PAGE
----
I remember a few years ago at peace camp, Frances fell and broke her leg. We were meeting in Maryland and decided to take one day to visit the White House in nearby Washington, D.C. and bring our peace banners and bear witness for our desire to end the Iraq war. Frances insisted on coming, crutches and all, and bearing her witness. She literally learned at these yearly meetings how to be the amazing young woman she is, today.
Frances Kelly is one of many amazing examples of what’s RIGHT with young people today.
My oldest daughter, Molly (12), took this picture of our friends, Andy Loving, Susan Taylor, and their children, Sara Burton and Walker. Like us, they are members of Jeff Street Baptist Community @ Liberty in Louisville, KY and usually go to the Baptist Peace Fellowship’s “peace camp” every year. Susan and Andy often work in teaching the children, but this year Sara Burton, like Molly, was in her first year with the youth program and they wanted to be available for both their kids. Susan, Dr. Susan Taylor, when she’s being formal, is a Ph.D. in economics and Andy has an M.Div. from SBTS and an M.A. in Christian ethics from Emory. They own their own socially responsible investment firm and they use their talents in economics to promote fair trade (rather than free trade) and, as our pastor once remarked, are always finding ways to turn money into justice.
Helen Barrett Montgomery (1861-1934) was born 146 years ago, today, 31 July 1861. A friend of Susan B. Anthony and, like Anthony, a pioneer feminist and suffragist, Montgomery was active in social reform and became elected to the Rochester, NY city council–in a day when it was still considered shocking for women to walk outdoors unaccompanied or to speak up in mixed gender public assemblies. A graduate of Wellesley College(A.B., 1884), Montgomery placed first in her Greek course, which came in handy later. A Baptist layleader, Montgomery worked hard for the cause of missions, writing books on missions and prayer. She also became the first known woman to translate the New Testament from Greek to English and have the translation published professionally. Montgomery’s translation of the New Testament was published by the American Baptist Publication Society (forerunner of Judson Press) in 1924 as a celebration of ABPS’s 100th year of publication–which is why it was called the Centenary New Testament. It remained in print until the 1990s (and I used to give it to women ministers when they were ordained). Montgomery’s translation appears to have been the first to put titles on chapters and sections of the Bible and moved the verses to the side of the page to make it easier to read the text in paragraphs.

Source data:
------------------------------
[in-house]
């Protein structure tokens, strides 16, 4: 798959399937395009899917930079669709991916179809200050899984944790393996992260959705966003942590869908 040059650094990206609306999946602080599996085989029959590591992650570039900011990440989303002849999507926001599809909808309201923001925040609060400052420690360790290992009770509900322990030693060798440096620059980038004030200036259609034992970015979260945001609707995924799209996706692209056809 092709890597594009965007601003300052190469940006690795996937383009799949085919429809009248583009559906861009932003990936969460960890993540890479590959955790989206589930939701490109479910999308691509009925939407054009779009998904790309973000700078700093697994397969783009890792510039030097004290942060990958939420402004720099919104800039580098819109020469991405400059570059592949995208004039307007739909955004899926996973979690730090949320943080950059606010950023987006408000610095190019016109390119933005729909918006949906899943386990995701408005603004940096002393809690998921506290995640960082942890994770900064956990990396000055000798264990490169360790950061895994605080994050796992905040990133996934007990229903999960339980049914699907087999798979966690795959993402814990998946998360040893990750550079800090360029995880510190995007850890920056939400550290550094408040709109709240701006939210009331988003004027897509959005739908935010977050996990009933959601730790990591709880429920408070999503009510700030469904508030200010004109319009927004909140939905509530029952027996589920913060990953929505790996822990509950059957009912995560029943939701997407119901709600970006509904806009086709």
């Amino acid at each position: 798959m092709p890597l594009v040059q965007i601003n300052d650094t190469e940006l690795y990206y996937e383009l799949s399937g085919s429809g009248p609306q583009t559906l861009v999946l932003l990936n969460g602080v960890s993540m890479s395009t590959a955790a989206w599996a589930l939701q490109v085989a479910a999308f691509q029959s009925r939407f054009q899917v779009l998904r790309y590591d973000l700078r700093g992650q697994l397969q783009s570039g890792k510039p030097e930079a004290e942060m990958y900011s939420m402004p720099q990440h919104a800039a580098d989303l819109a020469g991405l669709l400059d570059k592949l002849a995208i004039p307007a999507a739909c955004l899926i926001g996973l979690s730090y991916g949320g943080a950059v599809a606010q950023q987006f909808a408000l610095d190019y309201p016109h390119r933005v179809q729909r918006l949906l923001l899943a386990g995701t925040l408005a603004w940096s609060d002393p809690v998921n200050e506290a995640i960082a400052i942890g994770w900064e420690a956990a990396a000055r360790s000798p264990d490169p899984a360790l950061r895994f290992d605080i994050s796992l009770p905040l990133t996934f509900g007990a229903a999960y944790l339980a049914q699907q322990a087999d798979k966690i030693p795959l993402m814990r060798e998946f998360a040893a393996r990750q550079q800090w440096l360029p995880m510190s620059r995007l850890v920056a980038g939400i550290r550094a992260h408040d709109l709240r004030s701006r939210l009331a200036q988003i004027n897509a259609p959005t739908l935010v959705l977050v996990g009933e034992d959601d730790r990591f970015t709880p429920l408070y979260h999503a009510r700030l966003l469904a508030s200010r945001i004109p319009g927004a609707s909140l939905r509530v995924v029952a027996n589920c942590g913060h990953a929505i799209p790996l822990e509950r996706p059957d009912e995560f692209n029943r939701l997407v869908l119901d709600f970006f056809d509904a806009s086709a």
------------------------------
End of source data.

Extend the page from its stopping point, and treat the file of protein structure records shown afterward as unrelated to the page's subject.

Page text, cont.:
In 1921, Montgomery was elected President of the Northern Baptist Convention (now American Baptist Churches, USA), the first woman to serve as head of a major Christian denomination and one of the few laypeople to hold such an office. Although never ordained, Montgomery was licensed to preach and frequently led the worship at Lake Avenue Baptist Church, Rochester, NY when the pastor was absent. For ten years she was president of the Women’s American Baptist Missionary society and she was also elected president of the National Federation of Women’s Boards of Foreign Missions.
In addition to missions and the struggle for universal suffrage, Montgomery also championed such causes as the elimination of poverty, free public education, and peace.
Happy Birthday, Sister Helen! May your life and witness inspire many today, especially among women and Baptists!
In the middle of the Berea College campus is a fountain. Around the outside is the Bible verse that is also used in the college coat of arms (found in many places throughout the campus): Acts 17:26. God has made of one blood all nations of people. What a guiding Scripture in our world of raging nationalisms, ethnocentric and religious violence, and racism!!
William Penn (1644-1718), founder of Pennsylvania (“Penn’s Woods”) as a colony where Quakers and other Dissenters could enjoy religious freedom, died on 30 July 1718. He made peace with the Native Americans by the simple practice of treating them like equal human beings and dealing fairly with them–something few European colonizers were willing to try. As long as Quakers dominated the Pennsylvania colonial legislature, it stayed out of wars
and had no slavery (Correction–I am reminded that Penn owned slaves and that although Quakers abandoned slave-holding prior to the U.S. Revolution, they did not begin “without sin” in this area. Thanks to Friend Kirk for catching my inadvertant anachronism.)–but all that changed once Quakers were outnumbered (and then went into their “Quiet in the Land” apolitical phase). But in Colonial America only Catholic-founded Maryland and Baptist-founded Rhode Island rivaled Pennsylvania for religious liberty. Much of that is the legacy of Friend William Penn.